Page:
Here is just a small part of his research:
Napier House, as its address indicates, was originally two houses: Napier House, at number 16, and Havelock House, at number 14. They were built in 1865, and their original function was as lodging houses (rather than two large houses, that we always imagined). This sounds a little down-market, perhaps, but the visitors to Tunbridge Wells, whom the houses were intended to serve, were a wealthy and cultured lot, who would have expected the highest standards. The houses might be thought of, rather, as exclusive private hotels.
The names chosen for the houses were part of the branding, designed to appeal to a nationalistic customer base, proud of the developing British Empire. Napier, Gen. Charles James, had captured the Indian province of Sindh some 20 years earlier. Havelock, Gen. Sir Henry, had raised the siege of Lucknow, in the 1850s during the Indian ‘Mutiny’. Statues of both men can be seen in Trafalgar Square.
The unusual layout of numbers 14/16 seeks to make best use of a restricted site and yet present an imposing symmetrical façade. The layout on all four floors is very similar. Had these been normal houses we might have been able to identify the likely uses of individual rooms, but it is more difficult in a lodging house. The basement probably held the kitchen and accommodation for the lodging housekeeper and her staff.
The ground floor may have had a dining room and drawing rooms shared by guests, while the top two floors held the rooms/suites taken by the visitors. Obviously, changes have been made over time, perhaps most noticeably in the position of the stairs.
The reason that we can date Napier House to 1865, is that the local Tunbridge Wells paper, the Gazette, provided regular lists of residents and visitors. Napier and Havelock House appear on those lists in 1865 but not earlier. Of the five visitors to the house in that 1865 list we can positively identify only one: Lt Col Penton, who was probably Henry Penton (1817-1882). He was from a landowning family in north London (thus Pentonville).
Further details of visitors are available from the Maidstone Journal which provided lists of visitors to Tunbridge Wells. In October 1870 we find the Rev F and Mrs Vidal staying at Havelock House. He was an Anglican clergyman, born in Jamaica who taught at Eton, and had a parish for a while in New South Wales. Mrs Vidal was Mary Theresa, who has been described as ‘Australia’s first female novelist ‘ – she published about a dozen books.
The visitors appear to be of a certain type: wealthy, cultured, established. What was the attraction? William Thackeray was staying less than 100 yards away when he wrote this of the Common in the early 1860s: ‘What an admirable scene of peace and plenty! What a delicious air breathes over the heath, blows the cloud shadows across it, and murmurs through the full-clad trees! Can the world show a land fairer, richer, more cheerful?’
By the end of the century the visitor economy was changing. There were more hotels, which offered direct competition to the lodging houses. One response was to offer longer-term accommodation, to more permanent residents rather than just visitors. In the 1911 census Mrs Foote described her occupation as ‘private apartments’ rather than ‘lodging-house keeper’.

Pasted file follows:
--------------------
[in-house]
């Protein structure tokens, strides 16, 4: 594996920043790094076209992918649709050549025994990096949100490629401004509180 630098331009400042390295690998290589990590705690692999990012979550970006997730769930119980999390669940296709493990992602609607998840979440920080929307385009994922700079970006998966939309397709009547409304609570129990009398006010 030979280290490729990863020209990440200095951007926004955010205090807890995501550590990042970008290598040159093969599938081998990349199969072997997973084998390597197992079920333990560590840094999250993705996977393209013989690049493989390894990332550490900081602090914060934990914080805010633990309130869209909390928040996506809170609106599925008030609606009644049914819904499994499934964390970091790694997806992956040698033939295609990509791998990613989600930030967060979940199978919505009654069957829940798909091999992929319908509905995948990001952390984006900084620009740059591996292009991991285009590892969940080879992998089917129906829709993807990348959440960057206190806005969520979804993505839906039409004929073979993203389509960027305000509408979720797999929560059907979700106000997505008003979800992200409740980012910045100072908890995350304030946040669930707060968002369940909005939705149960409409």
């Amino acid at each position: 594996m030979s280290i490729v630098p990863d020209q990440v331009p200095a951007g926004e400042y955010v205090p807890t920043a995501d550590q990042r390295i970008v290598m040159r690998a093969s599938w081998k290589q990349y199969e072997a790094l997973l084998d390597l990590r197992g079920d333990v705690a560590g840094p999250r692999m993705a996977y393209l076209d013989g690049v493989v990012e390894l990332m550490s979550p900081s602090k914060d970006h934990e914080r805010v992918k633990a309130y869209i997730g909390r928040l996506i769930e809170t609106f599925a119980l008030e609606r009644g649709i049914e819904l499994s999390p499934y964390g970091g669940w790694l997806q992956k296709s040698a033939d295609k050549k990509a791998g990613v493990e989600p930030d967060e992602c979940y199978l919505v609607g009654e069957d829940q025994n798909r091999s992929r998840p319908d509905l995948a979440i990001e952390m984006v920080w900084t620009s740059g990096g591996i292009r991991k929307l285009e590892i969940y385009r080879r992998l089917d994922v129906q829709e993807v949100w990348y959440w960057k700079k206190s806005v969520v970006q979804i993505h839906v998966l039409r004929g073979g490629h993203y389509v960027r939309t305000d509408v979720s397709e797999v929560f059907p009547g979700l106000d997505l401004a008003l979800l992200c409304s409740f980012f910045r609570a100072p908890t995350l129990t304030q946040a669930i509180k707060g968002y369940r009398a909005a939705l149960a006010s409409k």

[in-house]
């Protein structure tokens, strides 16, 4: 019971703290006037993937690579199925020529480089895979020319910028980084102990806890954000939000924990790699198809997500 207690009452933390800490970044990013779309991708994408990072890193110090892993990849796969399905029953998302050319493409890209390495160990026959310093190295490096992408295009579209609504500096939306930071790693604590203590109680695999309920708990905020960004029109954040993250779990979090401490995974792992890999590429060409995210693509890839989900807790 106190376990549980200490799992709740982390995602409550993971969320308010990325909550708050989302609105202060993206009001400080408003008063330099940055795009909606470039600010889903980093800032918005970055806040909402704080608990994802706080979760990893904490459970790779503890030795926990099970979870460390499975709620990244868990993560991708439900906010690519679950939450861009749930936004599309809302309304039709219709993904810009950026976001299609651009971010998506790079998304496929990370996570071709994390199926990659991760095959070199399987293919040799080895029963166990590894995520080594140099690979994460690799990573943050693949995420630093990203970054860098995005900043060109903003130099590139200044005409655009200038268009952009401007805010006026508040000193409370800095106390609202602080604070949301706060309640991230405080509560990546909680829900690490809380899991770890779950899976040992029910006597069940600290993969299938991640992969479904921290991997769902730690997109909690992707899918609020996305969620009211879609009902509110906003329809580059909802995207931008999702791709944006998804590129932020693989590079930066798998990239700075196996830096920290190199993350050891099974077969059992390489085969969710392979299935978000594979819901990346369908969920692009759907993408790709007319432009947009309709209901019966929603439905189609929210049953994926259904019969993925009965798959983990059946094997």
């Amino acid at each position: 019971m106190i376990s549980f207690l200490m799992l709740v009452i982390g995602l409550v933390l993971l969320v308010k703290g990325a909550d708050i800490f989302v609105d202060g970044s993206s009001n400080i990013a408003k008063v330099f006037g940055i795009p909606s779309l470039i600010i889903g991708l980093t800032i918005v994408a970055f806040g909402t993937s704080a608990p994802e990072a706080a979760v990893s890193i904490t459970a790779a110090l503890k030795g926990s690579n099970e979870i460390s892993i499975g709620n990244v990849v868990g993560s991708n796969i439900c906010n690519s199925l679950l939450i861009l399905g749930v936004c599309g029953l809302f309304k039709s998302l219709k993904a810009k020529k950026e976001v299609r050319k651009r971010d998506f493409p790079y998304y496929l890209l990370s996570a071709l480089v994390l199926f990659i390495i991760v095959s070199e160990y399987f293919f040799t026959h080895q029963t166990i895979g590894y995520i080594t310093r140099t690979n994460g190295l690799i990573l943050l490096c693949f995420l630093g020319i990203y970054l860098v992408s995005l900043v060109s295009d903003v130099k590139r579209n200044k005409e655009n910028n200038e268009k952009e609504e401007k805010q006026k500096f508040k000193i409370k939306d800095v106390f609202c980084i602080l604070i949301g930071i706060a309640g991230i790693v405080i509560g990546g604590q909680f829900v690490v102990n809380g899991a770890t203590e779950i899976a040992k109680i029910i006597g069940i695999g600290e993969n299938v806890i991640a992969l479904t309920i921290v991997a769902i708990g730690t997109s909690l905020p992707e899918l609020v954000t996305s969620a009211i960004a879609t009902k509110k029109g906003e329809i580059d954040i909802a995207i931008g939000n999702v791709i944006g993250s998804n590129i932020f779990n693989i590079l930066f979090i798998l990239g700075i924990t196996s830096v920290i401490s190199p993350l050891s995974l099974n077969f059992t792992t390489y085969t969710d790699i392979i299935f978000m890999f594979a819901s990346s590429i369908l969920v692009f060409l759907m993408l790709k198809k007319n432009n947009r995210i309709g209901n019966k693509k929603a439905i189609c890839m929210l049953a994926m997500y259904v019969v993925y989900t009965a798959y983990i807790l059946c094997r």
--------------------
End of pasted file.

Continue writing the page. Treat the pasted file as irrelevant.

Edith Augusta James was probably one such resident, who seems to have been at Napier Mansions from 1894 to the end of 1898 (though it may be that she actually spent each winter in Paris). Edith was an artist and she seems to have concentrated on pictures of flowers and young children.
Her work in Tunbridge Wells was rather different though. In 1892 she did a portrait of Henry Crundwell, Chairman of the Southborough District Council; and in 1894 was commissioned by the Tunbridge Wells Tradesmen’s Association to paint one of Thomas Fox Simpson, legal advisor to the recently-established Borough of Tunbridge Wells.
Nothing is known of the houses during the First World War. Classified adverts in the local paper advertising for staff, and for items lost and found, suggest that life there continued as before. But life after the war was very different.
There were changes in the type of resident. In 1922 Mr Alban Gall, Cambridge graduate at no.1 Napier Mansions, was offering tuition in elementary subjects (and claiming to be ‘successful with backward boys’). He was active in the YMCA and Toc H, and in debating societies and amateur dramatics (dressing up as ‘an exquisite’ from the time of Beau Nash on one occasion).
Francis Foote advertised himself as ‘Professor of Music’, offering tuition in violin and singing, and listing all the famous performers under whom he had trained. He was very active in the music life of the town and had set up the Choral Society in 1904.
In 1947 the freehold was advertised for sale at auction – by Bracketts. It was described as a ‘Pair of spacious residences, approached by a semi-circular carriage drive, and containing about 20 Bedrooms, etc, 3 Bathrooms, 5 Reception Rooms and spacious Domestic Offices’.
There were still some residents in the 1950s but the ‘tone’ of the building had changed. In 1959 a Mrs EM Curtis opened a chiropodist’s surgery at number 16, and Bernard Knitwear was selling woolens from New Zealand at number 14.
The Tunbridge Wells Chamber of Trade had an office in number 14 throughout the 1960s and possibly longer; while a ‘commercial college’ opened at number 16 in 1965. Constables Commercial College taught shorthand and typing.
Through the 1970s, the building was associated with finance and insurance; National Mutual Life of Australasia were the landlords when the then partnership of Cooper and Burnett took the new lease of the converted building, commencing 3 November 1984.
If you’d like to discover more about the history of our building, please contact us.